Firstly, a drug cannot be better than itself. The active ingredient in escitalopram is the same as in citalopram, which is a stereoisomer. Stereoisomers consist of two halves, which are mirror images of each other, but only one of them is active. When the patent runs out, the company may patent the active half, a trick called evergreening, or “me-again.” Our patent laws are really weird since they allow this, which merely benefits the company for no societal gain. Second, none of the drugs reduce odds of suicide-related outcomes compared with placebo; they increase the odds. Third, the confidence interval goes from 0.43 to 1.84. This is not “low certainty evidence”, it is no evidence at all! (A confidence interval for an odds ratio that includes 1 is, by definition, not statistically significant.) At this point, I would like to know if any of the authors are on Lundbeck payroll, since that company sells both drugs.

“There is low certainty evidence that fluoxetine (OR 1.27, 95% CI 0.87, 1.86), paroxetine (OR 1.81, 95% CI 0.85, 3.86), sertraline (OR 3.03, 95% CI 0.60, 15.22), and venlafaxine (OR 13.84, 95% CI 1.79, 106.90) may “at least slightly” increase odds of suicide-related outcomes compared with placebo.”

This nonsense is outright dangerous. There is high certainty evidence that depression pills increase the risk of suicide, and “at least slightly” downgrades this harm to the extreme. The pills kill children and adolescents by driving them into suicide. And as they do not have clinically relevant effects, they should not be used at all.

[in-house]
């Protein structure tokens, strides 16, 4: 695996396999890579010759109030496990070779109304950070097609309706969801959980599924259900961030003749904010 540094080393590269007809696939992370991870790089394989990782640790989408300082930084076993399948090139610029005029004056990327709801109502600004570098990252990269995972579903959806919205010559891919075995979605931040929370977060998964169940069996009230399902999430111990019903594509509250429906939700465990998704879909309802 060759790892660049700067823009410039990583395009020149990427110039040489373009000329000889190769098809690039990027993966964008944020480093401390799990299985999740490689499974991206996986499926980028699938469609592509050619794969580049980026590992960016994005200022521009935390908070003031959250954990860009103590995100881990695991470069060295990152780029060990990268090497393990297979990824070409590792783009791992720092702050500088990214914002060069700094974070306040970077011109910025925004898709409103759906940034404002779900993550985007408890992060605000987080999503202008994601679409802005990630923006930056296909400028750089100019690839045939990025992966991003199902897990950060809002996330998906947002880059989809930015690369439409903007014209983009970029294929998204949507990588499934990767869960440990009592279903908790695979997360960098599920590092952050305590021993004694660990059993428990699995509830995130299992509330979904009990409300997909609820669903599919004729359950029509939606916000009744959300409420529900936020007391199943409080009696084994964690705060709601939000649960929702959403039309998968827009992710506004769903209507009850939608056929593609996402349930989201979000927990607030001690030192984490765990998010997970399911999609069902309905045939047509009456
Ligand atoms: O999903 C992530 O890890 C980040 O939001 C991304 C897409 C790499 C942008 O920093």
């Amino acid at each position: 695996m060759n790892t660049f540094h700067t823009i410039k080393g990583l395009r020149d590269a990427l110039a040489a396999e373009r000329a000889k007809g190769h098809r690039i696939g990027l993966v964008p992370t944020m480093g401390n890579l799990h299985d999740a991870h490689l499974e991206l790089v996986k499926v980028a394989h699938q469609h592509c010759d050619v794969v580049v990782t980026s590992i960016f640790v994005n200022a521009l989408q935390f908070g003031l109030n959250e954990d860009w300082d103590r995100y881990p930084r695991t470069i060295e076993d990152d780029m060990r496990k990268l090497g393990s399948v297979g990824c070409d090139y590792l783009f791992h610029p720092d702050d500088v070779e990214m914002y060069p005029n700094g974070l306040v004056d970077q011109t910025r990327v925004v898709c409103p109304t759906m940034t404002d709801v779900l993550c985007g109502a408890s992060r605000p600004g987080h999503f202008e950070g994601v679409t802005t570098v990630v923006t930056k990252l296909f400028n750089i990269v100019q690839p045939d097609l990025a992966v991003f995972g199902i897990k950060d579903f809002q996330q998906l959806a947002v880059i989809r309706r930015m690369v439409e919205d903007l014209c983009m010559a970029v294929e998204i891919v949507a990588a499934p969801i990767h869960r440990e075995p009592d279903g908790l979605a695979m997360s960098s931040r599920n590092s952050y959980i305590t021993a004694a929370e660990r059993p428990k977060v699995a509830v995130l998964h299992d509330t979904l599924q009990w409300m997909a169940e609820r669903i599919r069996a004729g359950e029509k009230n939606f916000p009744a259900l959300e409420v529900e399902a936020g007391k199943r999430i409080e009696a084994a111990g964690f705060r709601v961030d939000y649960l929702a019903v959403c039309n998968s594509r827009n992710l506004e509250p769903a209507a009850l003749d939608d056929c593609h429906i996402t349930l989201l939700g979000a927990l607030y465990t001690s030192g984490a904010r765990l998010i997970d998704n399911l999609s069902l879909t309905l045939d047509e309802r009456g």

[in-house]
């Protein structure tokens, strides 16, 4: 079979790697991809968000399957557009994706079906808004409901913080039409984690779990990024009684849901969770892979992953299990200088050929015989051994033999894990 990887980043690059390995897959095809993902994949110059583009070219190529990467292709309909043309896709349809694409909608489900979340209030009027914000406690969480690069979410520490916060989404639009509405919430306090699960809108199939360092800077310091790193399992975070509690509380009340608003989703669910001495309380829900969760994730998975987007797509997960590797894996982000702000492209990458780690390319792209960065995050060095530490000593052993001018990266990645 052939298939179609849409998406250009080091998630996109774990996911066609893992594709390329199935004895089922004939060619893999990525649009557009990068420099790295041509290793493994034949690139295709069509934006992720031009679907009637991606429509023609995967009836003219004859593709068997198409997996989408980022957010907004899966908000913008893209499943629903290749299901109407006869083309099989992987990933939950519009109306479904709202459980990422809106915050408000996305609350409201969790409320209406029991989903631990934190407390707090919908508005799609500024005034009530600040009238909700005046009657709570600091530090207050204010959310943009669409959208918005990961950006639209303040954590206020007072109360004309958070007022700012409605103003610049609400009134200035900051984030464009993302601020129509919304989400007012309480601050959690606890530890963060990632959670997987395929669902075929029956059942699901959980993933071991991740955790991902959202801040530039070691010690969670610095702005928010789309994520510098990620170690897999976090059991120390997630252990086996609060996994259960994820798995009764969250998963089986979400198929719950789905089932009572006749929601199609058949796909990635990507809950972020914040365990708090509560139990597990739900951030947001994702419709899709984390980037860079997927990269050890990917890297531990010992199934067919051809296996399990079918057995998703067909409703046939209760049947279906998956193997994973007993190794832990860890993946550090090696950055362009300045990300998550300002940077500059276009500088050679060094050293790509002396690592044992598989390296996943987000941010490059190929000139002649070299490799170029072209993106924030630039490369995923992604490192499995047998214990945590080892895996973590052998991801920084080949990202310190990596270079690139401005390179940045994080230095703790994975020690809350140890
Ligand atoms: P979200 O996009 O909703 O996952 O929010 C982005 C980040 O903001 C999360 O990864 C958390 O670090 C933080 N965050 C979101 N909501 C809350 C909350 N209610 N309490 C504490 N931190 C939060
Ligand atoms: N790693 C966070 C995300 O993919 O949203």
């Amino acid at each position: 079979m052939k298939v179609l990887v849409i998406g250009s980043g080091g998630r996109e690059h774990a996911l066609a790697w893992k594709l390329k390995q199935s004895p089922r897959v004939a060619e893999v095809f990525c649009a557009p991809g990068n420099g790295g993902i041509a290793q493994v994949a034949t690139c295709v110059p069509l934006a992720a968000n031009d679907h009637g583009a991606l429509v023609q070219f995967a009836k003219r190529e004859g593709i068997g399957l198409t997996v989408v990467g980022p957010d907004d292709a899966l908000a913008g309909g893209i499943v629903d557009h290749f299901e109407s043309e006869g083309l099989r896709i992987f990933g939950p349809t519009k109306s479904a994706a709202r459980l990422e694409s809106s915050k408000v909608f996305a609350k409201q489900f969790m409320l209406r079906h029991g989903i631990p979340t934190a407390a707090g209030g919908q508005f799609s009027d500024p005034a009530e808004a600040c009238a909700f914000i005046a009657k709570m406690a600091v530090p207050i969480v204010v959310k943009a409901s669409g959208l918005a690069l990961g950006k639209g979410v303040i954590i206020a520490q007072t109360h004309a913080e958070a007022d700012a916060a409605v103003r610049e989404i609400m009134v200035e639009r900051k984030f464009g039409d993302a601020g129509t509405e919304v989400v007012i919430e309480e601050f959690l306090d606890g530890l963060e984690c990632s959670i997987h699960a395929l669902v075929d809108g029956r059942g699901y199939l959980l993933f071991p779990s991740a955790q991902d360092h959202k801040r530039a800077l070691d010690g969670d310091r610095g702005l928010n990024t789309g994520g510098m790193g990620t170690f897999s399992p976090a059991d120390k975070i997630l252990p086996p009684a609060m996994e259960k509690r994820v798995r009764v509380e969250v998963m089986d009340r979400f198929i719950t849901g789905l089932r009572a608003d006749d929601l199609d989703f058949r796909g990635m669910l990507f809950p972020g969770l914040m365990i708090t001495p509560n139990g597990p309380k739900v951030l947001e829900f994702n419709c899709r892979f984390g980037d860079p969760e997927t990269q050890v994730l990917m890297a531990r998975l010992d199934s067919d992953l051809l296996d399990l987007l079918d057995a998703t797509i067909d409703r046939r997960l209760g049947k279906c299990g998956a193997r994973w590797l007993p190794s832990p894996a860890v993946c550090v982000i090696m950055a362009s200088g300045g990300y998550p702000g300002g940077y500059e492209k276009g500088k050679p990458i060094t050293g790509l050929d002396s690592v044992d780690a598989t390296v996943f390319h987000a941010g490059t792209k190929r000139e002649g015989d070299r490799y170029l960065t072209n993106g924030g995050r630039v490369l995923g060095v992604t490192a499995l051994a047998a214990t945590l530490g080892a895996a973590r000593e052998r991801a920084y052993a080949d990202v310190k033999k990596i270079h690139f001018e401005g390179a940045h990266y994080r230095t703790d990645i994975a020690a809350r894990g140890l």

“There is moderate certainty evidence that venlafaxine probably results in an “at least slightly” increased odds of suicide-related outcomes compared with desvenlafaxine (OR 0.07, 95% CI 0.01, 0.56).”

The problem with this nonsense is the same as with escitalopram and citalopram, as desvenlafaxine is also a “me again” product. Think about it. What is the likelihood that a drug can be better than itself, with a very small odds ratio and a confidence interval that goes from 0.01 to 0.56, far below unity? Extremely close to zero, but Cochrane did not bother but preferred to provide support to the industry’s cheating with the evidence.

Cipriani’s seriously misleading network meta-analysis in Lancet

This Cochrane review is just as disgraceful as Cipriani’s network meta-analysis of depression pills in adults, which was published in Lancet on 7 April 2018. The Cochrane authors should have learned from the devastating criticisms that were raised against this review, but they didn’t. In 2018, I published the article “Rewarding the companies that cheated the most in antidepressant trials,” in which I noted that Cipriani’s meta-analytic exercise was academic, with no clinical value, and that they drowned the many biases in the trials in statistics that were so complicated that it was impossible to know what all this led to.

In Cipriani’s case as well, the abstract was revealing. The authors claimed that in head-to-head trials, agomelatine, escitalopram, and vortioxetine were more effective than other antidepressants and that the same three drugs were also more tolerable than other antidepressants. This is highly unlikely to be true, and I therefore took a closer look at these three drugs and easily found out that it wasn’t true.